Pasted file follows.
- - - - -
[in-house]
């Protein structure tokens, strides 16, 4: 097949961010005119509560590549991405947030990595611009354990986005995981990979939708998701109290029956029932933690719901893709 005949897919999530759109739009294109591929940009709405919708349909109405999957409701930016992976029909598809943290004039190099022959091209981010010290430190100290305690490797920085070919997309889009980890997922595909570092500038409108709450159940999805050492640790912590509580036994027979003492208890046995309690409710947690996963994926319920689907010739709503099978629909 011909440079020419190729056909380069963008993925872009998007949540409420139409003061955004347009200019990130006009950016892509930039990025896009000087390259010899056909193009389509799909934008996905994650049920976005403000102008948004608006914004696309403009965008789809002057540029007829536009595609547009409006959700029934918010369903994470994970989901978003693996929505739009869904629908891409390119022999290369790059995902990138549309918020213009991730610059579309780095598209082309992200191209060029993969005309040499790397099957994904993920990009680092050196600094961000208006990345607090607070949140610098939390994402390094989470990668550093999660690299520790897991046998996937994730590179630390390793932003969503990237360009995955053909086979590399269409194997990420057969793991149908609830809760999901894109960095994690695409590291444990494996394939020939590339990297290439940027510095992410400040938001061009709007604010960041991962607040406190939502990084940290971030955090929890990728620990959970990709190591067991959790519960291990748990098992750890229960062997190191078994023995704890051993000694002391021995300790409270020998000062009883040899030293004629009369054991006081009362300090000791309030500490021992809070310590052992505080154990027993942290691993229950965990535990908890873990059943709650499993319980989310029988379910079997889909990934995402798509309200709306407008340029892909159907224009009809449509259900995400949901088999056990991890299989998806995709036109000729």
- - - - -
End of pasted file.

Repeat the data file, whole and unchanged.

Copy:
[in-house]
């Protein structure tokens, strides 16, 4: 097949961010005119509560590549991405947030990595611009354990986005995981990979939708998701109290029956029932933690719901893709 005949897919999530759109739009294109591929940009709405919708349909109405999957409701930016992976029909598809943290004039190099022959091209981010010290430190100290305690490797920085070919997309889009980890997922595909570092500038409108709450159940999805050492640790912590509580036994027979003492208890046995309690409710947690996963994926319920689907010739709503099978629909 011909440079020419190729056909380069963008993925872009998007949540409420139409003061955004347009200019990130006009950016892509930039990025896009000087390259010899056909193009389509799909934008996905994650049920976005403000102008948004608006914004696309403009965008789809002057540029007829536009595609547009409006959700029934918010369903994470994970989901978003693996929505739009869904629908891409390119022999290369790059995902990138549309918020213009991730610059579309780095598209082309992200191209060029993969005309040499790397099957994904993920990009680092050196600094961000208006990345607090607070949140610098939390994402390094989470990668550093999660690299520790897991046998996937994730590179630390390793932003969503990237360009995955053909086979590399269409194997990420057969793991149908609830809760999901894109960095994690695409590291444990494996394939020939590339990297290439940027510095992410400040938001061009709007604010960041991962607040406190939502990084940290971030955090929890990728620990959970990709190591067991959790519960291990748990098992750890229960062997190191078994023995704890051993000694002391021995300790409270020998000062009883040899030293004629009369054991006081009362300090000791309030500490021992809070310590052992505080154990027993942290691993229950965990535990908890873990059943709650499993319980989310029988379910079997889909990934995402798509309200709306407008340029892909159907224009009809449509259900995400949901088999056990991890299989998806995709036109000729």